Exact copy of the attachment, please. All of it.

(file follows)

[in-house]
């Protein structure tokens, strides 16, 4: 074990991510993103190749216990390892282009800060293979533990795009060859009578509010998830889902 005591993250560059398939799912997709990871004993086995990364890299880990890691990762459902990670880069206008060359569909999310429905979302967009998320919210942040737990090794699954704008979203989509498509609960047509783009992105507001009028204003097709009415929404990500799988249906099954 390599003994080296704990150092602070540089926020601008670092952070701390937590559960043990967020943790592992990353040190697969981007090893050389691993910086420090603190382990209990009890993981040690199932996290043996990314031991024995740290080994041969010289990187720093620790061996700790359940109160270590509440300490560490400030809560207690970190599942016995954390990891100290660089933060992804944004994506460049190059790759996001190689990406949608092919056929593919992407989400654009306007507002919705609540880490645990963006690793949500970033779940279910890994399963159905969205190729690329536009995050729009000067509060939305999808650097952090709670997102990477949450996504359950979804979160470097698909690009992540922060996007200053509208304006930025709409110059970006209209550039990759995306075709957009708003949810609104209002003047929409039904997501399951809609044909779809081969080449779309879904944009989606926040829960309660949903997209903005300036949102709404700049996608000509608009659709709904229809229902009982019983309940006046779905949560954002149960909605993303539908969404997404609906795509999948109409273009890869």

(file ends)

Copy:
[in-house]
């Protein structure tokens, strides 16, 4: 074990991510993103190749216990390892282009800060293979533990795009060859009578509010998830889902 005591993250560059398939799912997709990871004993086995990364890299880990890691990762459902990670880069206008060359569909999310429905979302967009998320919210942040737990090794699954704008979203989509498509609960047509783009992105507001009028204003097709009415929404990500799988249906099954 390599003994080296704990150092602070540089926020601008670092952070701390937590559960043990967020943790592992990353040190697969981007090893050389691993910086420090603190382990209990009890993981040690199932996290043996990314031991024995740290080994041969010289990187720093620790061996700790359940109160270590509440300490560490400030809560207690970190599942016995954390990891100290660089933060992804944004994506460049190059790759996001190689990406949608092919056929593919992407989400654009306007507002919705609540880490645990963006690793949500970033779940279910890994399963159905969205190729690329536009995050729009000067509060939305999808650097952090709670997102990477949450996504359950979804979160470097698909690009992540922060996007200053509208304006930025709409110059970006209209550039990759995306075709957009708003949810609104209002003047929409039904997501399951809609044909779809081969080449779309879904944009989606926040829960309660949903997209903005300036949102709404700049996608000509608009659709709904229809229902009982019983309940006046779905949560954002149960909605993303539908969404997404609906795509999948109409273009890869």